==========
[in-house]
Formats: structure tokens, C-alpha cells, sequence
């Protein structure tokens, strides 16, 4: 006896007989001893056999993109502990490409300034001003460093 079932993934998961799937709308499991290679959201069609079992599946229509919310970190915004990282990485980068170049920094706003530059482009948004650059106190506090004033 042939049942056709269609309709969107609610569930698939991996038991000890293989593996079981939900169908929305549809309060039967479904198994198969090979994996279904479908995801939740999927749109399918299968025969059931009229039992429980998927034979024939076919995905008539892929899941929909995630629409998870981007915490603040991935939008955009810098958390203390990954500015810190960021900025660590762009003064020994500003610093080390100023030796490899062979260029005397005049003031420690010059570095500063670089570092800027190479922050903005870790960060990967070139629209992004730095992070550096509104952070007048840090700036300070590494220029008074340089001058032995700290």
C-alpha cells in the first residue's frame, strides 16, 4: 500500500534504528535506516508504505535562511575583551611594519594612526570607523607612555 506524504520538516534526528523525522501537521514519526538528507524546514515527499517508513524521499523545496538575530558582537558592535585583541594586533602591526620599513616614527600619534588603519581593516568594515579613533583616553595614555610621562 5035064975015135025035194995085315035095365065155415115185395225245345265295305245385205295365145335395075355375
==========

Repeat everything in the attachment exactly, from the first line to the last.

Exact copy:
[in-house]
Formats: structure tokens, C-alpha cells, sequence
């Protein structure tokens, strides 16, 4: 006896007989001893056999993109502990490409300034001003460093 079932993934998961799937709308499991290679959201069609079992599946229509919310970190915004990282990485980068170049920094706003530059482009948004650059106190506090004033 042939049942056709269609309709969107609610569930698939991996038991000890293989593996079981939900169908929305549809309060039967479904198994198969090979994996279904479908995801939740999927749109399918299968025969059931009229039992429980998927034979024939076919995905008539892929899941929909995630629409998870981007915490603040991935939008955009810098958390203390990954500015810190960021900025660590762009003064020994500003610093080390100023030796490899062979260029005397005049003031420690010059570095500063670089570092800027190479922050903005870790960060990967070139629209992004730095992070550096509104952070007048840090700036300070590494220029008074340089001058032995700290």
C-alpha cells in the first residue's frame, strides 16, 4: 500500500534504528535506516508504505535562511575583551611594519594612526570607523607612555 506524504520538516534526528523525522501537521514519526538528507524546514515527499517508513524521499523545496538575530558582537558592535585583541594586533602591526620599513616614527600619534588603519581593516568594515579613533583616553595614555610621562 5035064975015135025035194995085315035095365065155415115185395225245345265295305245385205295365145335395075355375